Conservative Republicans challenged Clinton on the lack of security at the diplomatic compound in Benghazi, where Ambassador Christopher Stevens and three others were killed, as well as the erroneous account given days later by U.N. Ambassador Susan Rice that the attack grew spontaneously from a protest over an anti-Islam film produced in the United States.
Sen. Ron Johnson, a tea party backed Wisconsin Republican serving his first term, persistently questioned Clinton about he called Rice's "purposely misleading" the American people. In response, Clinton shouted in exasperation that with four Americans dead and the focus now on preventing future security breakdowns, "what difference, at this point, does it make?"
She acknowledged the "systemic breakdown" cited by an Accountability Review Board she appointed and noted she had accepted all 29 of its recommendations, adding her department was taking additional steps to increase security at U.S. diplomatic facilities around the world.
However, Clinton also told the committee she had no direct role in requests by Stevens and other diplomats for increased security in Benghazi and elsewhere, saying: "I didn't see those requests. They didn't come to me."
Another conservative Republican, Sen. Rand Paul of Kentucky, told Clinton she should have been fired her for not reading cables from Stevens and others in Libya.
The independent report from the review board said it did not find "that any individual U.S. government employee engaged in misconduct or willfully ignored his or her responsibilities" leading up to the attack. However, one State Department official resigned and three others were placed on administrative leave after the report was released in December.
Later at Wednesday's hearing, in reference to the erroneous talking points by Rice that were aired on September 16, Clinton said she was focused at that time on ensuring the safety of U.S. personnel at other facilities where protests were taking place.
"I was pretty occupied about keeping our people safe, doing what needed to be done," Clinton said, adding "I wasn't involved in the talking points process."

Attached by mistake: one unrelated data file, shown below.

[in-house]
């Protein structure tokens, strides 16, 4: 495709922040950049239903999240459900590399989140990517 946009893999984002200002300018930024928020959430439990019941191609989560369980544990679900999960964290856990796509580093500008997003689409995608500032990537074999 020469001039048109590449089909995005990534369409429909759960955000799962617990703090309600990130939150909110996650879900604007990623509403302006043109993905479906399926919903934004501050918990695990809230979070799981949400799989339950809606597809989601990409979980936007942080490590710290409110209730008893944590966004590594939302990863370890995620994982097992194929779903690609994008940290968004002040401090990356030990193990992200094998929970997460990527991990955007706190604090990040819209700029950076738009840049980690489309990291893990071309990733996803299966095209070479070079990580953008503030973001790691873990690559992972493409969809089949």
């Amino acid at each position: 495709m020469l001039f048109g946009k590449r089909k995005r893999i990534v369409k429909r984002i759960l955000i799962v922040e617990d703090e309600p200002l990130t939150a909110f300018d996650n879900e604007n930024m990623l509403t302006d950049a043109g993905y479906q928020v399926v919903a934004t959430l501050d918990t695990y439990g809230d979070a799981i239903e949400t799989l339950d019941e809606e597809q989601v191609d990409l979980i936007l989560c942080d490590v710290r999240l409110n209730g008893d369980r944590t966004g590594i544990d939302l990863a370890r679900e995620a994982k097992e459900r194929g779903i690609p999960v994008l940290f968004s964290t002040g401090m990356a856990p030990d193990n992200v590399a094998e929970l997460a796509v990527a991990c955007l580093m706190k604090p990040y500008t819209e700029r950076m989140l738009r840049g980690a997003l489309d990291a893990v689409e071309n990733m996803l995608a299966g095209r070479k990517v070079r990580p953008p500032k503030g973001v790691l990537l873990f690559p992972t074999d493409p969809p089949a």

In her opening statement, Clinton said the Benghazi attack didn't happen in a vacuum but was part of a "broader strategic challenge in North Africa and the wider region."
She defended her department's response, saying there was I"timely" and "exceptional" coordination between the State Department and the Pentagon on the night of the attack
"No delays in decision making. No denials of support from Washington or from the military," Clinton said. The review panel's report "said our response saved American lives in real time -- and it did," she added.
Clinton also said she directed the response to the attack from the State Department that night and "stayed in close contact with officials from across our government and the Libyan government."
In addition, Clinton said she immediately took steps to beef up security at U.S. posts around the world and to implement the review panel's 29 recommendations.
Clinton made clear that the security situation in North Africa and the Middle East remained threatening in the wake of the Arab Spring upheaval, with longtime leaders ousted in Egypt, Tunisia and Libya.
The fledgling Libyan leadership turned out to be unable to fulfill traditional security commitments to the U.S. diplomatic compound, she said.
"What I found with the Libyans was willingness but not capacity," she said.
Clinton also warned that weapons from Libya have turned up in Algeria and elsewhere, adding that "this Pandora's Box if you will of weapons coming out of these countries in the Middle East and North Africa is one of our greatest security threats."
The appearance in the Senate and, later Wednesday, before a House committee, was one of the last acts for Clinton before she leaves her post as long planned.
"For me, this is not just a matter of policy," she said. "It's personal."
In reference to the return of remains of the four slain Americans, Clinton said in voice choked with emotion: "I stood next to President Obama as the Marines carried those flag-draped caskets off the plane at Andrews. I put my arms around the mothers and fathers, sisters and brothers, sons and daughters."
Democrats on the panel made a point of praising Clinton's service and noted that House Republicans have voted to cut funding for diplomatic security.
Clinton was originally scheduled to testify last month but postponed her appearance as she was treated for illness, a concussion and a blood clot near her brain. The country's top diplomat returned to work just over two weeks ago.
CNN's Jake Tapper, Elise Labott and Ted Barrett contributed to this report.